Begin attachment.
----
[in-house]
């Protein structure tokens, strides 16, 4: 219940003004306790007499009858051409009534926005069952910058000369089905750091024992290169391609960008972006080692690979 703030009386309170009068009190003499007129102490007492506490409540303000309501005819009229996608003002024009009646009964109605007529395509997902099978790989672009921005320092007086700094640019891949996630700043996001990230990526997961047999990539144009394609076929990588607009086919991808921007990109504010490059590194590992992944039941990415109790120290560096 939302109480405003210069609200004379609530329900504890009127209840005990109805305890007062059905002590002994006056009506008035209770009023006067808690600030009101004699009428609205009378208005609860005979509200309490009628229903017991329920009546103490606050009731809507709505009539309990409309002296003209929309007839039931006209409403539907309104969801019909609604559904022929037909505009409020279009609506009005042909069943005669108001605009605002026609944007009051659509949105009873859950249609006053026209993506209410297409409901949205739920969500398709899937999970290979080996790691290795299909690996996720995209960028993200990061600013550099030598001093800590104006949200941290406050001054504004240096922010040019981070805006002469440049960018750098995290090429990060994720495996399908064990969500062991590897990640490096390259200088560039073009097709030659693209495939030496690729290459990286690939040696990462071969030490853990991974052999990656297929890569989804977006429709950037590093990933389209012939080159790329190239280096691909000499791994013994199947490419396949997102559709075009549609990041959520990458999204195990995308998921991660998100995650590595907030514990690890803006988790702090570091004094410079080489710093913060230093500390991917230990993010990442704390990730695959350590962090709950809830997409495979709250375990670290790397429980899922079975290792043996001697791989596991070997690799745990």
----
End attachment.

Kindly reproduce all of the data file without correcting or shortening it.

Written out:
[in-house]
């Protein structure tokens, strides 16, 4: 219940003004306790007499009858051409009534926005069952910058000369089905750091024992290169391609960008972006080692690979 703030009386309170009068009190003499007129102490007492506490409540303000309501005819009229996608003002024009009646009964109605007529395509997902099978790989672009921005320092007086700094640019891949996630700043996001990230990526997961047999990539144009394609076929990588607009086919991808921007990109504010490059590194590992992944039941990415109790120290560096 939302109480405003210069609200004379609530329900504890009127209840005990109805305890007062059905002590002994006056009506008035209770009023006067808690600030009101004699009428609205009378208005609860005979509200309490009628229903017991329920009546103490606050009731809507709505009539309990409309002296003209929309007839039931006209409403539907309104969801019909609604559904022929037909505009409020279009609506009005042909069943005669108001605009605002026609944007009051659509949105009873859950249609006053026209993506209410297409409901949205739920969500398709899937999970290979080996790691290795299909690996996720995209960028993200990061600013550099030598001093800590104006949200941290406050001054504004240096922010040019981070805006002469440049960018750098995290090429990060994720495996399908064990969500062991590897990640490096390259200088560039073009097709030659693209495939030496690729290459990286690939040696990462071969030490853990991974052999990656297929890569989804977006429709950037590093990933389209012939080159790329190239280096691909000499791994013994199947490419396949997102559709075009549609990041959520990458999204195990995308998921991660998100995650590595907030514990690890803006988790702090570091004094410079080489710093913060230093500390991917230990993010990442704390990730695959350590962090709950809830997409495979709250375990670290790397429980899922079975290792043996001697791989596991070997690799745990």